here's why: Christmas in July
I realize it is August, but humor me: My mom has teased me over the years for being a 'Christmas in July' sort of person. She knows: mid-summer I am thinking about, buying or making Christmas gifts. If I am browsing in a shop and see the perfect gift for just that person: I pounce on it, then tuck it on a special shelf to wait until Christmas.
Once, in anticipation of living abroad with my family for a year (Florence, Italy), I bought and wrapped Christmas and birthday gifts for each person---to be opened the full year we were gone.
Until now I associated 'Christmas in July' with my---and no doubt countless others---inclination to anticipate Christmas as early as July. But I recently had another 'July Christmas' epiphany: nature's ornaments.
I am a big fan of farm fresh food, buying direct from local farmers and scoring on bumper crops. As you probably know, I am increasingly determined to eat seasonally. This includes: canning my own tomatoes, drying apple chips and freezing hoards of berries. It means I try to 'put up' foods as they are fresh and available, then pull them out of my freezer and pantry for the remainder of the year.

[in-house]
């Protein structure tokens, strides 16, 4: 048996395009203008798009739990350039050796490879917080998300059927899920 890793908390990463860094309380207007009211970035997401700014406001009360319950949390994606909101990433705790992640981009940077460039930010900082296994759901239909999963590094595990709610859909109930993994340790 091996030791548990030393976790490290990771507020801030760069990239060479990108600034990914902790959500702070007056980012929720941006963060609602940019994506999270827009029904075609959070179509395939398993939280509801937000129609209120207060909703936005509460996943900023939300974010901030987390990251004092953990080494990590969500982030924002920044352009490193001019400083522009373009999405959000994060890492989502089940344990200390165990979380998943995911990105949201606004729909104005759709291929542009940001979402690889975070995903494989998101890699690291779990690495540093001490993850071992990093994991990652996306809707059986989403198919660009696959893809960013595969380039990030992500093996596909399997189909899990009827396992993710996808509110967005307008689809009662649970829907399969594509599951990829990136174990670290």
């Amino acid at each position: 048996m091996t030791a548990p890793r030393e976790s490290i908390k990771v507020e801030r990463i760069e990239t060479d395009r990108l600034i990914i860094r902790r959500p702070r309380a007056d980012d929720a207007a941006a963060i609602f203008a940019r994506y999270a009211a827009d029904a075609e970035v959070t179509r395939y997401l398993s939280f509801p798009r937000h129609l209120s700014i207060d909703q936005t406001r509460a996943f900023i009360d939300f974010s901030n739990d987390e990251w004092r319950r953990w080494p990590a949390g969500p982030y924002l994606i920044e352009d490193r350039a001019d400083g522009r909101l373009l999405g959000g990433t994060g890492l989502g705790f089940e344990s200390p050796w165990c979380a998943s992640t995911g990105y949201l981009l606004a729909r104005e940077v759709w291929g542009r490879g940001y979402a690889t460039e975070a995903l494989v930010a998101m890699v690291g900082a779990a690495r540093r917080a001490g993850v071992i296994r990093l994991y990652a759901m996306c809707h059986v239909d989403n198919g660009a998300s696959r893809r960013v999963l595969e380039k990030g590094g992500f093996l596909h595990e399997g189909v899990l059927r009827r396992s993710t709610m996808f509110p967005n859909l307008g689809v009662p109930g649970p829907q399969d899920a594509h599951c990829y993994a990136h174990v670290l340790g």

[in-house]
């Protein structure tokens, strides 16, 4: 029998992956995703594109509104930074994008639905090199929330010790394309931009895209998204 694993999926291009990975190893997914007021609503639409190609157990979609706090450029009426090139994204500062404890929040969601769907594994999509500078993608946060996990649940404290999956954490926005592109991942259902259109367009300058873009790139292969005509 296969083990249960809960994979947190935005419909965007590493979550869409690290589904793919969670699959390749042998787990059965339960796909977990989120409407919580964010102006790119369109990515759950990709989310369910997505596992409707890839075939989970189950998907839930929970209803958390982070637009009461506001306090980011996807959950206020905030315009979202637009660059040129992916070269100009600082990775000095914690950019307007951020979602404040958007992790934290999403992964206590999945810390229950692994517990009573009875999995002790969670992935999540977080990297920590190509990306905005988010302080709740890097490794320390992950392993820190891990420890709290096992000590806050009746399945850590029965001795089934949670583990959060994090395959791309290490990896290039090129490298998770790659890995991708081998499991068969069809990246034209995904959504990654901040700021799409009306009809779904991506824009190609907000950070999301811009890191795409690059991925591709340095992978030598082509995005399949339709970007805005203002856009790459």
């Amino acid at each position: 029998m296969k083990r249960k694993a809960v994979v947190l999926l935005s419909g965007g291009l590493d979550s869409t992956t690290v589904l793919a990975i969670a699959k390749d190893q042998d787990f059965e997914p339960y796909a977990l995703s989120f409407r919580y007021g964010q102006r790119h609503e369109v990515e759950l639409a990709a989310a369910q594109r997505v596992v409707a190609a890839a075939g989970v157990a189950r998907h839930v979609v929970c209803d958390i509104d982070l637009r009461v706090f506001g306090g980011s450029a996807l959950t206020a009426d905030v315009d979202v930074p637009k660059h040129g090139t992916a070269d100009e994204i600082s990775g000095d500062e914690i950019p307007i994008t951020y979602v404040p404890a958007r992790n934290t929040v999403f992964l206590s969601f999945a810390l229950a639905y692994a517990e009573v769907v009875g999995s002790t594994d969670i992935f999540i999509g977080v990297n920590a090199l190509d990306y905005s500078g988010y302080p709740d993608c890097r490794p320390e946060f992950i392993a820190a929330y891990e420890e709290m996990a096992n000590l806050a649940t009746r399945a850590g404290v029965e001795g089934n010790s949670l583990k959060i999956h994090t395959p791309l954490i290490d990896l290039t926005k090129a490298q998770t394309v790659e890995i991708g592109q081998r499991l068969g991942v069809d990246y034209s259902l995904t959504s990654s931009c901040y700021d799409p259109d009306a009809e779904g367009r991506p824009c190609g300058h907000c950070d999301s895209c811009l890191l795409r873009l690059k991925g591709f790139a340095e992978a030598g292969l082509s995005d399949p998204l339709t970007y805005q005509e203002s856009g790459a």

It's a learning curve. Last year I made way, way too much jam. My family members are not jam-cravers. I gave a lot away. This year I am freezing most of my berries for year-round smoothies [which my sons adore]. As I poured out tiny mesh baskets of berries onto cookie sheets---to freeze as individual berries before tucking them into bags---I thought to myself: all these berries makes if feel like Christmas in July.
Hoards of bejeweled berries dangle on bushes and trees, earth's version of ornamental and edible decorum. Colorful abundant edibles---the thought makes me giddy. Little blue, red and purple orbs are like ornaments on summer's Christmas tree.
Though in today's world we can buy fruit and vegetables at the grocer year round, it wasn't too long ago that winter meant: winter greens, stored squashes, piles of potatoes and root vegetables. Winter food didn't include sun-warmed tomatoes or bright yellow peaches that dripped down your chin. Nature's juicy and colorful summer fruit-filled trees and bushes were gifts that only came once a year, every year. Pushing to go with nature's ebb and flow, my appreciation for summer's bounty and timing has grown.
Christmas will be dried grapes or dried apricots, my frozen berries and preserves; there wouldn't be bowls brimming with summer's fresh berries or piles of every-colored peppers. The abundance of gifts---and colors---from nature mid-summer feels exactly like Christmas in July.
... and August is downright festive too!